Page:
Re: A meeting on diversity in svs-model schools

Tue, 03 Sep 96 18:09 CST

Hi Michael! I want to add my selective memory of our meeting to yours.
One of the points that I thought you made so elegantly in the meeting
was in response to the concern of some that reaching out can be
construed as patronizing and self-serving. You said that at the heart
of an interest in diversity is the desire to form a relationship to the
individuals you are thinking of--to go beyond formality and surface
consideration to the act of expressing genuine interest in the people
who come to visit the school, attend a meeting, or sponsor an event as a
result of the efforts that you or your group would make to let them know
they are welcome. As I am writing this it sounds so general and
wishy-washy and that isn't the way it sounded when you said it. I
believe you gave the example of going to a Hispanic neighborhood and
just hanging out there, engaging in conversation, listening, talking and
learning---making something general and kind of scary (my words) into
something particular and potentially enlivening.

What does that have to do with diversity? Why treat people in less
powerful positions in society any differently? I like the answers you
and Alan have provided: their participation matters and recognizing this
means addressing the fact that for significant groups in our culture it
isn't a level playing field, equal is not equal is not equal. It is
worth finding ways of connecting with people who are different than we
are and who face more obsticles to their participation.

I came back to Chicago really energized by that discussion and it
enabled me not only to take a look at the diversity of the group we have
already, but to aim to strech farther. I find myself thinking about how
to reach out to the Hispanic and Chinese communities on the South Side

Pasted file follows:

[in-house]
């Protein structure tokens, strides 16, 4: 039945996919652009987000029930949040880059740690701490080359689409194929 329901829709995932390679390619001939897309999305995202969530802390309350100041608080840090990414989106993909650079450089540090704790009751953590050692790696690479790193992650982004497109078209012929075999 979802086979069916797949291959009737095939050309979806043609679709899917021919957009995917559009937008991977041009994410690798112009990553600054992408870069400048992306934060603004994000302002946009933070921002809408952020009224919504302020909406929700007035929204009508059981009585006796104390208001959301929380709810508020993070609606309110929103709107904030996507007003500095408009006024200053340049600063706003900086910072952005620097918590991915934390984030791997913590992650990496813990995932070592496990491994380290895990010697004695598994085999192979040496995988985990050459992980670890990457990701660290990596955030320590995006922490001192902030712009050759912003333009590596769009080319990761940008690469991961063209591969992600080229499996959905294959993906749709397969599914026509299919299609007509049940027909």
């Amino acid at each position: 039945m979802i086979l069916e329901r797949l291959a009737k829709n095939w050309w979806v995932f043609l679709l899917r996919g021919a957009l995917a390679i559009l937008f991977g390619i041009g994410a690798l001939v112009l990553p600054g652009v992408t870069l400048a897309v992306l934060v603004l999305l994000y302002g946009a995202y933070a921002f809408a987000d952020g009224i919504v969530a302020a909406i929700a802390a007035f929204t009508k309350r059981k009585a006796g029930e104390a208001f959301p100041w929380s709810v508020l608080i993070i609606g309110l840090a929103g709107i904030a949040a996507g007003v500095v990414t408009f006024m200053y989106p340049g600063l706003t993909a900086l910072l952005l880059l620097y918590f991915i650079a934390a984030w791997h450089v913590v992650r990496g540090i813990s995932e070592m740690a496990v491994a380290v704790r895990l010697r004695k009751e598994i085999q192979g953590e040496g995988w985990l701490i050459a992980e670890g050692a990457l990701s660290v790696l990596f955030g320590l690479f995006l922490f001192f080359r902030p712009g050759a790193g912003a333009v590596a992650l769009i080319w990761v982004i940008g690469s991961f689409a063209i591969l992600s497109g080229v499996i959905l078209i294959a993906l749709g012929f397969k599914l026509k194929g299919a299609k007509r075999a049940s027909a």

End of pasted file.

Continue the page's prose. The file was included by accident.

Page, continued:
as well as the African-American communities that surround us. As I
start thinking in those terms I realize how little I know about Pilsen,
the Hispanic community, and how I don't even know where to start. In my
mind the task seems daunting. I know groups in the African-American
community that will put me in contact with people who have a higher
likelihood of being interested in the kind of school we are starting,
but even that knowledge comes from a lot of footwork, volunteering and
keeping my eyes and ears peeled. I often feel like I am searching for
common ground in foreign lands. It makes me aware of my vulnerabilites
to be walking in places that seem so different and so much closer to
poverty. Suddenly I am looking at the single, working African-American
mom from our group who has been priced out of our neighborhood (and out
of any reasonably safe neighborhood in the city) and can't find a job
that pays even a secretary's wage and realizing that I got really lucky
when I was down and out because I had connections in an almost all-white
institution (that had plenty of money to pay) that would give me a
chance. I certainly am not more qualified to do my job than she is, but
I had connections.

Prior to our conversation, I thought her circumstances were too bad, but
nothing I could do anything about. Now when I talked to her last week I
asked if she would like to know about job openings and sit down with 3-4
insiders to brainstorm about possibile steps to take. Nothing may come
of this directly, but then again now I'm thinking of all the doors I
could knock on and then I was more removed. What is my point--we should
all get jobs for people we feel sorry for? It is so easy to make this
into a goody-two-shoes thing. I don't feel like that. I feel like I am
looking for ways to build bridges out of commonalities and differences.
I don't know what our school group will support; it has not directly
come up in conversation and we aren't in a position to advertise soon.

What did I mean by building bridges out of commonalities and
differences? On our last day at the conference, I got up at 6:45 after
5 hours of sleep to go put food out on the collective table. For me, at
that moment it was an extra effort. In fact there were several moments
that required extra effort, there were people all around us with whom we
had historically stood on very different (sometimes conflicting) ground.
That morning, as with other times that streched me, it was important not
only to be on time, but to be early--to make the extra effort to
establish a committment to build a relationship to one another. It isn't
the food or the job help or any prescription in particular; it is being
there and making the effort to form a relationship where there was none
or there was very little. What does it mean to be there? For me, right
now, it means taking the time to look closely at what relationships
exist in my own personal life and the things I am involved with (the
school group especially) and asking: Are there ways that we could lay
the groundwork to welcome others who cannot feel welcome now? I hope
now and in the future we will take the time and effort necessary to
examine and re-examine our answer to that question. -Kirsten